Republicans are losing the national narrative. They’ve followed Trump and their own base down a dead end road that’s leaving them further and further from an emerging American majority that will guide this nation in the future. They keep falling back on tired tropes that worked for them a few decades ago but don’t resonate with much of the country today. They are missing the societal shifts moving the country to be a more tolerant and equitable nation. 

The pandemic was the turning point. When the threat of the disease became obvious, governors stepped up to protect their citizens, locking down their economies and issuing stay at home orders. Republicans almost immediately pushed back, calling the measures overreactions and complaining that the disease is most lethal to people who are either old or sick. As the economy tanked, Trump started attacking the governors, demanding they reopen their states and, in North Carolina, demanding that the Republican National Convention be held in Charlotte with no limitations. 

Polls showed the people sided with the cautious Democrats. They believed that the economy needed to stay closed as the death toll crossed 100,000 people. In response, conservatives on social media started flailing, accusing the governors of wrecking the economy by killing jobs and small businesses. For the time being, the people believe the governors protected them while the GOP is putting them at risk. That’s not a great place to be heading into an election.

While the pandemic left Americans uncertain about the future, the taped killing of George Floyd enraged the nation. The pent up anxiety caused by months of social distancing, unemployment, and disease exploded into national protests that led to rioting in cities across the country. But a strange thing happened. Public sentiment stuck with protesters. Voice after voice condemned the property destruction but defended the protesters’ right to be heard. 

Again, the conservative social media warriors railed against the looters, blaming governors and mayors for surrendering their cities. Donald Trump tweeted “when the looting starts, the shooting starts,” echoing a slogan used by racists during civil unrest in the 1960s. Unlike the 1960s, the outrage stayed focused on the killing of unarmed African Americans and in several cities, police marched or kneeled with protesters. A silent majority might quietly fuming, but they aren’t showing up in surveys yet.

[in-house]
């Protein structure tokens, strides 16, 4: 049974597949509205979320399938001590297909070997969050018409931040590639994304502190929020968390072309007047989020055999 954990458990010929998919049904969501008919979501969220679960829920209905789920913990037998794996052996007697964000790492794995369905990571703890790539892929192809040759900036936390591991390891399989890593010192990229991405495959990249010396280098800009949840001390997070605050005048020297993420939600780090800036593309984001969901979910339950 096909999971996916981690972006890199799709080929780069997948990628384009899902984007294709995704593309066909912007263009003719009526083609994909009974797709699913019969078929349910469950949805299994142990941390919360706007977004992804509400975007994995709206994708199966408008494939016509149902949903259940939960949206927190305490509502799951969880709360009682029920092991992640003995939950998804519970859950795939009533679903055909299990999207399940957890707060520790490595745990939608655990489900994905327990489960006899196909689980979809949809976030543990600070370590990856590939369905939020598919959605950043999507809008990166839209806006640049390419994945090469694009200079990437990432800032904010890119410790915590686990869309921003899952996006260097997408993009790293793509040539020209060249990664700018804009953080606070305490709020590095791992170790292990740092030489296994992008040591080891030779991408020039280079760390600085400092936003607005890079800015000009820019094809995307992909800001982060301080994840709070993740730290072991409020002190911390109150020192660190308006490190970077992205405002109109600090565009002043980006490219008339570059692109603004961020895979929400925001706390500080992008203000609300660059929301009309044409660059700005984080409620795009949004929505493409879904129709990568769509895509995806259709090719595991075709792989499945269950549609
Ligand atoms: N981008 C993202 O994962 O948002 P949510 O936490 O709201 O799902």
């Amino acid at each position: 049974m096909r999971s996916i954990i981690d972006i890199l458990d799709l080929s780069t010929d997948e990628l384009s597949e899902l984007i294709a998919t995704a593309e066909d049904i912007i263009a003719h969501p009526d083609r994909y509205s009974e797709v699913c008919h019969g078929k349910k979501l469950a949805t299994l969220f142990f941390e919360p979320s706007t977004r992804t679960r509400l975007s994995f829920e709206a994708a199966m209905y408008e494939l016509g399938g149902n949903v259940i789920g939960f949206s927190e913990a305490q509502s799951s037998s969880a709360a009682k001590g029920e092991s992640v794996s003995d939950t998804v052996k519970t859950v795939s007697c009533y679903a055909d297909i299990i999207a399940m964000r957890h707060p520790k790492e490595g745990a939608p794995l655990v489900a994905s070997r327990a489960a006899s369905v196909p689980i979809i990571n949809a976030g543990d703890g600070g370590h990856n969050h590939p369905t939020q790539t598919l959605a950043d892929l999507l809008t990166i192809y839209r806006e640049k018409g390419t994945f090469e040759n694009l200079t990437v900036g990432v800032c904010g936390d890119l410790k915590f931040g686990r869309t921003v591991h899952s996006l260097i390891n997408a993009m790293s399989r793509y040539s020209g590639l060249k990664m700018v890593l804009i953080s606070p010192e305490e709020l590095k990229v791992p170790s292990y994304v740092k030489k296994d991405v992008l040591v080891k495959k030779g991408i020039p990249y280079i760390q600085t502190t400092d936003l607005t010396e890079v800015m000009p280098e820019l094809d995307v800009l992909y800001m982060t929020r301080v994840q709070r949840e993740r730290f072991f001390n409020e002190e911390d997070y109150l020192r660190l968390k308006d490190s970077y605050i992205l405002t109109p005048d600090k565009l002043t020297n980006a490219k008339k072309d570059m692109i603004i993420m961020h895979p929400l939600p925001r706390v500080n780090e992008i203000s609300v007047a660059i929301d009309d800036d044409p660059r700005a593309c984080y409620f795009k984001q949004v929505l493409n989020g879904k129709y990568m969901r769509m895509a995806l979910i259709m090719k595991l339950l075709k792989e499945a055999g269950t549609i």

If the looting continues much longer and as the economic consequences of the lockdown become more obvious, sentiment might shift back to the Republicans. However, there’s a feeling in the country that our national priorities are changing. The pandemic has exposed the weakness of our social safety net. The quickly recovering stock market combined with the steadily rising unemployment rate shows the disparities in our economic security. The brutal death of George Floyd at the hands of people who are supposed to protect us laid bare the injustice of police brutality, especially against people of color. The Republicans who want to maintain that status quo find themselves on the opposite side of a generation of Americans who may have reached critical mass and are loudly saying, “Enough!” 


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